Ketogulonicigenium vulgare cells: Acid-stressed vs. Control
ABSTRACT: Transcriptional profiling of K. vulgare cells, co-cultured with Bacillus megaterium, comparing control untreated cells with cells treated with pH 4.0 for 2 h. Differentially expressed genes in acid-stressed cells were analyzed. The aim was to investigate the mechanisms of K. vulgare in response to acid stress on global gene expression. Two-condition experiment, acid-stressed (pH 4.0) cells vs. control cells. Biological replicates: 3 control replicates, 3 acid-stressed replicates.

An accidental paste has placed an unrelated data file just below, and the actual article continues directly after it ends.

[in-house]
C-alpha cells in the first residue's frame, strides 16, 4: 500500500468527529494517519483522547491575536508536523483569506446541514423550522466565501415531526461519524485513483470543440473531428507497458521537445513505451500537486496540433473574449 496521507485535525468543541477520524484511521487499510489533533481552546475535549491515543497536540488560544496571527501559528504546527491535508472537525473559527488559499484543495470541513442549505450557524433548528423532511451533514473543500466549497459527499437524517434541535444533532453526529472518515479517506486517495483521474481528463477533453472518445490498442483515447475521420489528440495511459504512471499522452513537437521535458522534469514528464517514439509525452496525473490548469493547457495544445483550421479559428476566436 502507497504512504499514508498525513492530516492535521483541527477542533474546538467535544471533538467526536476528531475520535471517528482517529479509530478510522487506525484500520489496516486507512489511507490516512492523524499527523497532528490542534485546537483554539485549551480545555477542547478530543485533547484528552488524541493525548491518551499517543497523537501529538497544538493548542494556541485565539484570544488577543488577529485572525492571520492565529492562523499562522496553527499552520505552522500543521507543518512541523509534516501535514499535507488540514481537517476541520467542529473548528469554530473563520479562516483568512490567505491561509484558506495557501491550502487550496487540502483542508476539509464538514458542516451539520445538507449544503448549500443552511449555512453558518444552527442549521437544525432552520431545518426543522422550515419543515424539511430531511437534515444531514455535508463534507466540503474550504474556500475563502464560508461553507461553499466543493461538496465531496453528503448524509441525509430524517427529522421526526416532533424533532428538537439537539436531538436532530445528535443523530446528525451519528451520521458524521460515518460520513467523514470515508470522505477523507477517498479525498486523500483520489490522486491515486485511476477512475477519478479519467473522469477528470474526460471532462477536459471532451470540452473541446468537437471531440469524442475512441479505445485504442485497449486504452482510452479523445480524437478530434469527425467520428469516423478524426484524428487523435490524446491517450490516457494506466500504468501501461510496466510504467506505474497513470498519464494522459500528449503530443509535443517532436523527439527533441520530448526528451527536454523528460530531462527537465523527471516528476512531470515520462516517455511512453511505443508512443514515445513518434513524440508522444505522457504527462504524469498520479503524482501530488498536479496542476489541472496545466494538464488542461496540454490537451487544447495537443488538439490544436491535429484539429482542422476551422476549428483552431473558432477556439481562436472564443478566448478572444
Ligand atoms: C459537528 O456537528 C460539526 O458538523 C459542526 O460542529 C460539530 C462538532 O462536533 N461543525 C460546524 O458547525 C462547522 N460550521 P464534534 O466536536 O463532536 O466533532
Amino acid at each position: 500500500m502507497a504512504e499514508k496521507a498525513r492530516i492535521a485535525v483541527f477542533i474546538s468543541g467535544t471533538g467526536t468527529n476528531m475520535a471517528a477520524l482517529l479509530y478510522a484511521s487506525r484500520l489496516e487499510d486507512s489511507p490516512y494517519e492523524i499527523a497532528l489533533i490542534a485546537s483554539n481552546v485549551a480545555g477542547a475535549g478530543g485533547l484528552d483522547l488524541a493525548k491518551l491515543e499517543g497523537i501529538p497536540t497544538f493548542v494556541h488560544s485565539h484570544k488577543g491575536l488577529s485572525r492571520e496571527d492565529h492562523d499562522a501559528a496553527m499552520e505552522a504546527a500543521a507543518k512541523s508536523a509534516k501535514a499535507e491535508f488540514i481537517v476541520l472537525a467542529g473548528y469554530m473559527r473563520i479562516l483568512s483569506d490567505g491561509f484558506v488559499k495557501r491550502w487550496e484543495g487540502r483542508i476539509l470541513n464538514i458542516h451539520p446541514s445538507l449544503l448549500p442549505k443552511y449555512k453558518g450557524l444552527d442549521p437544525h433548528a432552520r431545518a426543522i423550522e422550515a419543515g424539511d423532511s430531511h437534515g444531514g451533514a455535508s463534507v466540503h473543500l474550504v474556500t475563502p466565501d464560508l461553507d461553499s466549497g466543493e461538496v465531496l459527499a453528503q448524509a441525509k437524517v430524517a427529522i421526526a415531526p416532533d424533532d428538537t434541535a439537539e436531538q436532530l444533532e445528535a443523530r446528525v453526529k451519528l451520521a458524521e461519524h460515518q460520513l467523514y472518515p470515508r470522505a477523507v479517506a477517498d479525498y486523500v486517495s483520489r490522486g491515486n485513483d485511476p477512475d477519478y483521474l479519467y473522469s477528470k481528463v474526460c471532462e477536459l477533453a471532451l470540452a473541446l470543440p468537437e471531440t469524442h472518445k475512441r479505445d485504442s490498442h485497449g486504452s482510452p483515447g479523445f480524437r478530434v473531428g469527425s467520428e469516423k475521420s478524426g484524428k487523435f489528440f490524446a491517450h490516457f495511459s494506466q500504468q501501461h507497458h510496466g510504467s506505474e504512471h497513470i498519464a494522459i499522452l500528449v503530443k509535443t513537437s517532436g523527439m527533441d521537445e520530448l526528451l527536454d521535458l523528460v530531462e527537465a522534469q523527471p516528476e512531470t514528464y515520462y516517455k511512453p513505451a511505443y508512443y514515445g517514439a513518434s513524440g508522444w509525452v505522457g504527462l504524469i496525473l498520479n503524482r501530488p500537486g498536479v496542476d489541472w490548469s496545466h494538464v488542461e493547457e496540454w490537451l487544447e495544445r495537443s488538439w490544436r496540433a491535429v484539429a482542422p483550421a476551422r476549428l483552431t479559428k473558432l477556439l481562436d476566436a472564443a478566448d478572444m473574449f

Project description:Transcriptional profiling of K. vulgare cells co-cultured with Bacillus megaterium compared to K. vulgare mono-cultured cells. Differentially expressed genes in co-cultured and mono-cultured K. vulgare cells were analyzed. The aim was to investigate the mechanisms of B. megaterium stimulating K. vulgare propagation on global gene expression. Two-condition experiment: co-cultured K. vulgare and B. megaterium cells vs. mono-cultured K. vulgare cells. Biological replicates: 3 co-cultured replicates, 3 mono-cultured replicates.